Groundbreaking neurologist Oliver Sacks has written a number of best-selling books on his experiences in the field, some of which have been adapted into film and even opera. Often criticized by fellow scientists for his writerly and anecdotal approach to cases, he is nevertheless beloved by the general public precisely for his willingness to exercise compassion toward his unusual subjects. In his introduction to this audiobook, Sacks himself explains that much of the content is now quite outdated, but he hopes, proudly in his soft British lisp, that The Man Who Mistook His Wife For a Hat still resonates for its positive attitude and openness toward the neurological conditions described therein.
Audible featured narrator Jonathan Davis is more than up to the task of bringing these case studies to life. He adopts a tone that is both sympathetic and authoritative. In fact, he sounds very much like the actor William Daniels, who voiced the car in the television show Knight Rider, or for a younger generation, played Principal Feeny in the television show Boy Meets World. The stories in this book concern matters of science, to be sure, but they also contain quite as much adventure into uncharted territory as either of those television shows.The cases are divided into four sections: losses, excesses, transports, and the world of the simple. "Losses" involves people who lack certain abilities, for example, the ability of facial recognition. "Excesses" deals with people who have extra abilities, for example, the tics associated with Tourette's Syndrome. "Transports" involves people who hallucinate, for example, a landscape or music from childhood. "The world of the simple" deals with autism and mental retardation. Though this last section is perhaps the most obviously scientifically outdated section of the book, it also best demonstrates Sacks' deep feeling for the unique gifts of his subjects. Indeed, Davis anchors his delivery of the facts in these admirable empathies, demonstrating that in terms of the cultural perception of neurological conditions, Sacks' early work still has much to teach us. Megan Volpert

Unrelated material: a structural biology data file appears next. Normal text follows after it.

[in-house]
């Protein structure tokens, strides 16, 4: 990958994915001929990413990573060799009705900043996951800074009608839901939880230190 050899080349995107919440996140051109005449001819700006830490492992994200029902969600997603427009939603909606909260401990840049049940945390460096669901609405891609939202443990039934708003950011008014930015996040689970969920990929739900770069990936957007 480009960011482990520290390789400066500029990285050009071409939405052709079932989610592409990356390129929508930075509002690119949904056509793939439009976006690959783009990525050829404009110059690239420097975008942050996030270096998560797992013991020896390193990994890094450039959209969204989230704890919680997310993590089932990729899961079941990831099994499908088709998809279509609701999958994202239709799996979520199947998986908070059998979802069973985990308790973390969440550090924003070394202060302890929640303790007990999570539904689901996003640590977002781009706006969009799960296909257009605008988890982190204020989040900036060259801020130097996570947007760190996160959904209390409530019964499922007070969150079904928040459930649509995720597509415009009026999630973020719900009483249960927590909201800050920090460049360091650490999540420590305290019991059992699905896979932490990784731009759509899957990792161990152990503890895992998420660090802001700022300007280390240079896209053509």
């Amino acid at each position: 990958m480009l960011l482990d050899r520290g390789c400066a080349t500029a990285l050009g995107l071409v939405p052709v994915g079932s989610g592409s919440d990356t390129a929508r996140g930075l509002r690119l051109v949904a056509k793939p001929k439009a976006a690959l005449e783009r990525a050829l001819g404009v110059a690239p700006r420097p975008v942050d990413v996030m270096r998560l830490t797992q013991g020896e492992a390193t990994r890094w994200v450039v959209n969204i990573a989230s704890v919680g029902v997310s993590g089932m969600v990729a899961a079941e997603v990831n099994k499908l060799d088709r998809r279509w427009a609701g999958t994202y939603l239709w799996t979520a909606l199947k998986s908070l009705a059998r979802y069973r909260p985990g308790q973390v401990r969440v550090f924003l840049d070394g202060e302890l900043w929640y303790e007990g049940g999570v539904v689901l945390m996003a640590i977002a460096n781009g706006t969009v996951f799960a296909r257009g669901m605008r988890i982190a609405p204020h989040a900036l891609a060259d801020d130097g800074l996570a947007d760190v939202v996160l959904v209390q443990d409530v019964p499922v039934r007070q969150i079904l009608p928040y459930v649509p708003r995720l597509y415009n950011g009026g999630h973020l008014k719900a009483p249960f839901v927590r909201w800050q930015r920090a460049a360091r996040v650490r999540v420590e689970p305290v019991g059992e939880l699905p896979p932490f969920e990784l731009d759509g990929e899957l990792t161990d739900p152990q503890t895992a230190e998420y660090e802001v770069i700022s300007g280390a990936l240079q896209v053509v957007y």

In his most extraordinary book, "one of the great clinical writers of the 20th century" (The New York Times) recounts the case histories of patients lost in the bizarre, apparently inescapable world of neurological disorders. Oliver Sacks' The Man Who Mistook His Wife for a Hat tells the stories of individuals afflicted with fantastic perceptual and intellectual aberrations: patients who have lost their memories and with them the greater part of their pasts; who are no longer able to recognize people and common objects; who are stricken with violent tics and grimaces or who shout involuntary obscenities; whose limbs have become alien; who have been dismissed as retarded yet are gifted with uncanny artistic or mathematical talents.
If inconceivably strange, these brilliant tales remain, in Dr. Sacks' splendid and sympathetic telling, deeply human. They are studies of life struggling against incredible adversity, and they enable us to enter the world of the neurologically impaired, to imagine with our hearts what it must be to live and feel as they do. A great healer, Sacks never loses sight of medicine's ultimate responsibility: "the suffering, afflicted, fighting human subject".